“But if you think about the fact that you’ve got a subscription service marketplace…there’s more applications to that than just employee benefits,” Peace explains. “I’d like our Series A to be to be predicated upon the much greater total addressable market. And so I think we’re going to spend the next year to 18 months laying down concrete plans and building the tech to be ready to roll out a couple of different use cases,” he says.

#benefits, #employees, #employers, #fringe, #funding, #perks, #recent-funding, #startups, #subscription-services, #tc

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Aquarium scores $2.6M seed to refine machine learning model data

Aquarium, a startup from two former Cruise employees, wants to help companies refine their machine learning model data more easily and move the models into production faster. Today the company announced a $2.6 million seed led by Sequoia with participation from Y Combinator and a bunch of angel investors including Cruise co-founders Kyle Vogt and Dan Kan.

When the two co-founders CEO Peter Gao and head of engineering Quinn Johnson, were at Cruise they learned that finding areas of weakness in the model data was often the problem that prevented it from getting into production. Aquarium aims to solve this issue.

“Aquarium is a machine learning data management system that helps people improve model performance by improving the data that it’s trained on, which is usually the most important part of making the model work in production,” Gao told me.

He says that they are seeing a lot of different models being built across a variety of industries, but teams are getting stuck because iterating on the data set and continually finding relevant data is a hard problem to solve. That’s why Aquarium’s founders decided to focus on this.

“It turns out that most of the improvement to your model, and most of the work that it takes to get it into production is about deciding, ‘Here’s what I need to go and collect next. Here’s what I need to go label. Here’s what I need to go and retrain my model on and analyze it for errors and repeat that iteration cycle,” Gao explained.

The idea is to get a model into production that outperforms humans. One customer Sterblue offers a good example. They provide drone inspection services for wind turbines. Their customers used to send out humans to inspect the turbines for damage, but with a set of drone data, they were able to train a machine learning model to find issues. Using Aquarium, they refined their model and improved accuracy by 13%, while cutting the cost of human reviews in half, Gao said.

The 7 person Aquarium startup team.

The Aquarium team. Image: Aquarium

Aquarium currently has 7 employees including the founders, of which three are women. Gao says that they are being diverse by design. He understands the issues of bias inherent in machine learning model creation, and creating a diverse team for this kind of tooling is one way to help mitigate that bias.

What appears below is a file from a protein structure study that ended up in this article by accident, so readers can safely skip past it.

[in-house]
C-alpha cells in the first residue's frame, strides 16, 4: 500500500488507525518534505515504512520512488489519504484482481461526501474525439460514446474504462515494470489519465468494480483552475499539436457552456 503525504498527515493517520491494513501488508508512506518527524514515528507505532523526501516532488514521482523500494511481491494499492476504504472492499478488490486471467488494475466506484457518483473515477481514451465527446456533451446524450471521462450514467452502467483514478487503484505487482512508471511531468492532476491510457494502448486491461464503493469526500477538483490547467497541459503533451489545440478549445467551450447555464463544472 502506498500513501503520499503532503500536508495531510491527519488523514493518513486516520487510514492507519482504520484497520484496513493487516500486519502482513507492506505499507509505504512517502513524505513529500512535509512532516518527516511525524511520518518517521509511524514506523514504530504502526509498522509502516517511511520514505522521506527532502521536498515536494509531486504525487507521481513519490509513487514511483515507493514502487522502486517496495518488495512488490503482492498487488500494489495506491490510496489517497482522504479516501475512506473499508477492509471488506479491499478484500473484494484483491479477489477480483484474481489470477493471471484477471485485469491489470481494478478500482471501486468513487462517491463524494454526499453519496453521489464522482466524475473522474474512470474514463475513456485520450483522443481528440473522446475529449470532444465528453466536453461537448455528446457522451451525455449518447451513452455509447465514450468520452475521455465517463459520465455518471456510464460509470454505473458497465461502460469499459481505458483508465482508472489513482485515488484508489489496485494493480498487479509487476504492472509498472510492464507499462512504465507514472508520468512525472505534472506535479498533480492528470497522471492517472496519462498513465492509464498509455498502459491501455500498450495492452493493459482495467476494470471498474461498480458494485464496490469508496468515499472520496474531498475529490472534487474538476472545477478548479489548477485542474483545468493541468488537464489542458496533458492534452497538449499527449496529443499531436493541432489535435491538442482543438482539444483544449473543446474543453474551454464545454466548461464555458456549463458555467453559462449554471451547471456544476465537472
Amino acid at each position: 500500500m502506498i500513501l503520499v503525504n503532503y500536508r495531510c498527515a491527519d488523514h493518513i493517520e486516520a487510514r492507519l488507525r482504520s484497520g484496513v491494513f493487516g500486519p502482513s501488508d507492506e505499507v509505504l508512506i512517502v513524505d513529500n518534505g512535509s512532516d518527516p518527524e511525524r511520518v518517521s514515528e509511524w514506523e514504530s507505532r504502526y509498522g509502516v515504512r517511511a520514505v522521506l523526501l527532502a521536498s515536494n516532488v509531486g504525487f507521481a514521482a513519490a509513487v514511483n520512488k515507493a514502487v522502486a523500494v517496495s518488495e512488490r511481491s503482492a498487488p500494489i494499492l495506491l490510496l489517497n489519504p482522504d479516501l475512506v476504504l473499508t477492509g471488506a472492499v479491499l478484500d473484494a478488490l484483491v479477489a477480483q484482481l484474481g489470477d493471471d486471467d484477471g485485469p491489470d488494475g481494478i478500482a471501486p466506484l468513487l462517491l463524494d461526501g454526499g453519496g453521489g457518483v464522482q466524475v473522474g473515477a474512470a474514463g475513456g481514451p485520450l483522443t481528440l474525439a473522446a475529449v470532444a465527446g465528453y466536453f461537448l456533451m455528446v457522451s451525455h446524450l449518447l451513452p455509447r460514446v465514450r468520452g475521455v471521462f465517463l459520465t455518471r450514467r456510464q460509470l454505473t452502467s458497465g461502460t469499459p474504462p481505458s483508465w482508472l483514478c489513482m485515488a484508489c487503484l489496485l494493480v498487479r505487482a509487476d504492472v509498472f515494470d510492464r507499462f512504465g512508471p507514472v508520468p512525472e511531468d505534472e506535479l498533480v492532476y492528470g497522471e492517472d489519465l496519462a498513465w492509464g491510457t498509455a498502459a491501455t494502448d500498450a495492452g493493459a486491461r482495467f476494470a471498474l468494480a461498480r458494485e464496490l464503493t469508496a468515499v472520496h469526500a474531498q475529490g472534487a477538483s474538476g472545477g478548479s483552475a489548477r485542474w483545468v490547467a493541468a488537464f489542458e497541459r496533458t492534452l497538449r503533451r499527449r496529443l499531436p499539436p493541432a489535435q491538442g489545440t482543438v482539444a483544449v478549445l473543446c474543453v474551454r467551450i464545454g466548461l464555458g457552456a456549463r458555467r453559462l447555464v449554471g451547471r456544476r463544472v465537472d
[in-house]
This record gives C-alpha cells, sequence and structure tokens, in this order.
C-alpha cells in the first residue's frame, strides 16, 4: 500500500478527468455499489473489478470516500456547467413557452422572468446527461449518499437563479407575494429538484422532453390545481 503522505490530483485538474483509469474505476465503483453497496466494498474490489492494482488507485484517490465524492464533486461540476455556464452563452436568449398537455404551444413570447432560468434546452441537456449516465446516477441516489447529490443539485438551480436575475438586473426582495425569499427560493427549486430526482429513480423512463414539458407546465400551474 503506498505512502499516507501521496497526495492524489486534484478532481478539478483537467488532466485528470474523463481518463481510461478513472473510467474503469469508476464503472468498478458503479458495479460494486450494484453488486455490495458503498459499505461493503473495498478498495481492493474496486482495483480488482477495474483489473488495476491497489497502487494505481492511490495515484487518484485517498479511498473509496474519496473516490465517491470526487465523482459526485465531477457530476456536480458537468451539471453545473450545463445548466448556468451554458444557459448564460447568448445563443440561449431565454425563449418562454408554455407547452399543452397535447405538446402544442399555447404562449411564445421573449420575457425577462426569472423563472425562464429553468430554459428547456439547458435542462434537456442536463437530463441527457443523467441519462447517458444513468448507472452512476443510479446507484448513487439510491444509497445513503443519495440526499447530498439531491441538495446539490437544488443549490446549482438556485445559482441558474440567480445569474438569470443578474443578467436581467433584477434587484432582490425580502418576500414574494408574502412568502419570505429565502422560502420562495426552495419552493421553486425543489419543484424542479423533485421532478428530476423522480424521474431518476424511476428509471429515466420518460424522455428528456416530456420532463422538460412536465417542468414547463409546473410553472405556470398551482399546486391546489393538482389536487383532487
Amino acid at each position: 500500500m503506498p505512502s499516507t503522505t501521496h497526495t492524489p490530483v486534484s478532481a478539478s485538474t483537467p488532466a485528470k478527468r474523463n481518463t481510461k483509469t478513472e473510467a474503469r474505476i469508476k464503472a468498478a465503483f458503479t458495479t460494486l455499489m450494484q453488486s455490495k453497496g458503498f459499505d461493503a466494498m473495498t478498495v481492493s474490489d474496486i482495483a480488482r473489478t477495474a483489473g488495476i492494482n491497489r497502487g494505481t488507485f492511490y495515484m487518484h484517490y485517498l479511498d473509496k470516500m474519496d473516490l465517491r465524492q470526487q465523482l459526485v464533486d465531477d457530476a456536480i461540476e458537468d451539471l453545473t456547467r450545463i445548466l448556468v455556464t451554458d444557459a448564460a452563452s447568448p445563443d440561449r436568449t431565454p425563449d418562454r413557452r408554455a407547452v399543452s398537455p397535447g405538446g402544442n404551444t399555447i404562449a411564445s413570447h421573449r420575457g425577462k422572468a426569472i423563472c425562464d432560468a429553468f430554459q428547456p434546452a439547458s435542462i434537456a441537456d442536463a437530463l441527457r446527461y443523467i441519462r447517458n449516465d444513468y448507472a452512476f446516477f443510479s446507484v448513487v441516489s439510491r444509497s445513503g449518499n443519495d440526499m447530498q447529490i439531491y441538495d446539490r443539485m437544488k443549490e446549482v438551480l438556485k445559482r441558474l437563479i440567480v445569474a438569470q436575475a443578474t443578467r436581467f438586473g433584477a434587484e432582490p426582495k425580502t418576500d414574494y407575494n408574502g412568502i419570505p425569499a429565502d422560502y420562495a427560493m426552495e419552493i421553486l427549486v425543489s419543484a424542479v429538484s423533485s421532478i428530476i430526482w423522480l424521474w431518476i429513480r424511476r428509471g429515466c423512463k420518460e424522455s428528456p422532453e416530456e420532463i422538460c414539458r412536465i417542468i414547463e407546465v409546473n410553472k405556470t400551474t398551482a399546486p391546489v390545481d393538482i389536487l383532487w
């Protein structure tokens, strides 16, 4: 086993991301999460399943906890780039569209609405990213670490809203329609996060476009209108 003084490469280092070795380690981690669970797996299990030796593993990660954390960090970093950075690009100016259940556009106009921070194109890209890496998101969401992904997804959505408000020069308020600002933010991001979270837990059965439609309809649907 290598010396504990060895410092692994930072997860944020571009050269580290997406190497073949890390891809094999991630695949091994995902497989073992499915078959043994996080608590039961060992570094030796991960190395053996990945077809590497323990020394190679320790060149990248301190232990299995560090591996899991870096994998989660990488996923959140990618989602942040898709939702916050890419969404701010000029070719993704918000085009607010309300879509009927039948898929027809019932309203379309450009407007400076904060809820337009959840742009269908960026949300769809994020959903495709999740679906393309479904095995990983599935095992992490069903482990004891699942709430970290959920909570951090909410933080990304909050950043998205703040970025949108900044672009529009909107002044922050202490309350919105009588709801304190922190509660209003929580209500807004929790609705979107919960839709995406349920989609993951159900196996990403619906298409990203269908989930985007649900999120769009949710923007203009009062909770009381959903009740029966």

The company launched last February and spent part of the year participating in the Y Combinator Summer 2020 cohort. They worked on refining the product throughout 2020, and recently opened it up from beta to generally available.

#aquarium, #artificial-intelligence, #enterprise, #funding, #machine-learning, #recent-funding, #sequoia-capital, #startups, #y-combinator

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Metal 3D printing startup Mantle launches out of stealth with $13M in funding

Additive manufacturing has been a popular buzz phrase for decades now. With a smattering of notable exceptions, however, 3D printing has largely been focused on rapid prototyping and limited-run, personal products. Metal 3D printing companies like Mantle represent an intriguing use case on the road to truly scaling the tech to mass manufacturing.

Arriving out of stealth today, the Bay Area-based company is not focused on replacing traditional manufacturing methods, as much as augmenting and improving them. Specifically, the startup is focusing its technology in helping creating better molds and dies for manufacturers.

There are, of course, a number of companies currently competing in the printable metal category. Notable names include Desktop Metal, ExOne and Markforged. Armed with $13 million in funding from Foundation Capital, Hypertherm Ventures, Future Shape, 11.2 capital, Plug and Play Ventures and Corazon Capital, Mantle seeks to differentiate itself with a machine capable of removing some steps from the process.

“The main difference, having interacted with 3D printing for close to three decades, is really around the focus on these use cases that are production oriented,” Foundational Capital General Partner Steve Vassallo tells TechCrunch. “The vast majority of 3D printing is to make a prototype as quickly as possible. To actually make something that can be used in production environments — real parts that you can use — has never been done before.”

Built on the familiar binder jetting, the company’s machine (roughly “The size of two standing desks” its says) builds part finishing into the process.

“Ours is the first sintering-based hybrid technology that does shape refinement prior to going into the furnace,” CEO Ted Sorom tells TechCrunch. “We do it with a unique material that’s designed not only to be deposited into a very dense body but to also be cut with high-speed cutting tools. That allows us to get a totally different level of surface detail than anyone’s able to get today.”

The company has thus far announced L’Oréal as its first partner. The cosmetics giant will be using Mantle’s printers to create precision molds for products and packaging.

Tony Fadell, of Future Shape Mantle, added in a comment offered to TechCunch, “Mantle gives you the superpowers to make Apple-quality mechanical parts in days not months and lowers your cost by orders of magnitude. That speed and affordability lets you iterate to get your parts to perfection and still lets you launch much earlier.”

#11-2-capital, #3d-printing, #corazon-capital, #foundation-capital, #funding, #future-shape, #hardware, #hypertherm-ventures, #mantle, #metal-printing, #plug-and-play-ventures, #recent-funding, #startups